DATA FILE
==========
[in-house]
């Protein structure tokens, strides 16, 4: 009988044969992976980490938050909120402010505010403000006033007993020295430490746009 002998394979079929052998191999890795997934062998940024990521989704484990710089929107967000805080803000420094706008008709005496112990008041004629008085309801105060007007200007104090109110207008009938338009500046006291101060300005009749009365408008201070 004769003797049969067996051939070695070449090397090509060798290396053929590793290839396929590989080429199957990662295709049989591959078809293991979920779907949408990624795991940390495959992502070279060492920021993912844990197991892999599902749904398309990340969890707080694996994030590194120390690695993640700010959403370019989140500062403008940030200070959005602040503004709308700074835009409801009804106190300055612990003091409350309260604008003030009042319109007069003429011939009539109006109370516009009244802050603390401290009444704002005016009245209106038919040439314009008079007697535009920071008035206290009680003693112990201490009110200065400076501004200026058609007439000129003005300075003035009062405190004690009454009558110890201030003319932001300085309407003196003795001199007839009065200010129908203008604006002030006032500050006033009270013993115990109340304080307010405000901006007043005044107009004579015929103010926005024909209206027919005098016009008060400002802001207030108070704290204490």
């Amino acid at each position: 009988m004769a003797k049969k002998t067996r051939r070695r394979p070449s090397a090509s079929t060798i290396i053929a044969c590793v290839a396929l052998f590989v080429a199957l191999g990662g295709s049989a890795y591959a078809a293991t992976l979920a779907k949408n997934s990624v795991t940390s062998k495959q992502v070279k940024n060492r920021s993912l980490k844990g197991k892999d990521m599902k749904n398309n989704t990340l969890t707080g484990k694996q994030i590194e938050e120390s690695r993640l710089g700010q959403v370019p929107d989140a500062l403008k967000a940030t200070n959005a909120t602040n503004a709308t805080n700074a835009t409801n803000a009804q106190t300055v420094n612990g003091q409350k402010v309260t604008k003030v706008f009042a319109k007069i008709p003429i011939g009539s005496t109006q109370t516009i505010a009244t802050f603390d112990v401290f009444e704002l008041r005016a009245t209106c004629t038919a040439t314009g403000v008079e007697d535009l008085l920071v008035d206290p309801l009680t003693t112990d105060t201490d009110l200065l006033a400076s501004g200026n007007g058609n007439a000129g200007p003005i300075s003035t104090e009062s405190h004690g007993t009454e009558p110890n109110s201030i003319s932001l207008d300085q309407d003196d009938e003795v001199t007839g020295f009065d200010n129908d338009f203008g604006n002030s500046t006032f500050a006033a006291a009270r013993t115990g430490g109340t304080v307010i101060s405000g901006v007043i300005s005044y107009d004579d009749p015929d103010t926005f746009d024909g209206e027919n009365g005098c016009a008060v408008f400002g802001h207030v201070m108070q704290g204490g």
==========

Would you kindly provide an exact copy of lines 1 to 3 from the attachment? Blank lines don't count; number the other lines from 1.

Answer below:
[in-house]
């Protein structure tokens, strides 16, 4: 009988044969992976980490938050909120402010505010403000006033007993020295430490746009 002998394979079929052998191999890795997934062998940024990521989704484990710089929107967000805080803000420094706008008709005496112990008041004629008085309801105060007007200007104090109110207008009938338009500046006291101060300005009749009365408008201070 004769003797049969067996051939070695070449090397090509060798290396053929590793290839396929590989080429199957990662295709049989591959078809293991979920779907949408990624795991940390495959992502070279060492920021993912844990197991892999599902749904398309990340969890707080694996994030590194120390690695993640700010959403370019989140500062403008940030200070959005602040503004709308700074835009409801009804106190300055612990003091409350309260604008003030009042319109007069003429011939009539109006109370516009009244802050603390401290009444704002005016009245209106038919040439314009008079007697535009920071008035206290009680003693112990201490009110200065400076501004200026058609007439000129003005300075003035009062405190004690009454009558110890201030003319932001300085309407003196003795001199007839009065200010129908203008604006002030006032500050006033009270013993115990109340304080307010405000901006007043005044107009004579015929103010926005024909209206027919005098016009008060400002802001207030108070704290204490």
């Amino acid at each position: 009988m004769a003797k049969k002998t067996r051939r070695r394979p070449s090397a090509s079929t060798i290396i053929a044969c590793v290839a396929l052998f590989v080429a199957l191999g990662g295709s049989a890795y591959a078809a293991t992976l979920a779907k949408n997934s990624v795991t940390s062998k495959q992502v070279k940024n060492r920021s993912l980490k844990g197991k892999d990521m599902k749904n398309n989704t990340l969890t707080g484990k694996q994030i590194e938050e120390s690695r993640l710089g700010q959403v370019p929107d989140a500062l403008k967000a940030t200070n959005a909120t602040n503004a709308t805080n700074a835009t409801n803000a009804q106190t300055v420094n612990g003091q409350k402010v309260t604008k003030v706008f009042a319109k007069i008709p003429i011939g009539s005496t109006q109370t516009i505010a009244t802050f603390d112990v401290f009444e704002l008041r005016a009245t209106c004629t038919a040439t314009g403000v008079e007697d535009l008085l920071v008035d206290p309801l009680t003693t112990d105060t201490d009110l200065l006033a400076s501004g200026n007007g058609n007439a000129g200007p003005i300075s003035t104090e009062s405190h004690g007993t009454e009558p110890n109110s201030i003319s932001l207008d300085q309407d003196d009938e003795v001199t007839g020295f009065d200010n129908d338009f203008g604006n002030s500046t006032f500050a006033a006291a009270r013993t115990g430490g109340t304080v307010i101060s405000g901006v007043i300005s005044y107009d004579d009749p015929d103010t926005f746009d024909g209206e027919n009365g005098c016009a008060v408008f400002g802001h207030v201070m108070q704290g204490g």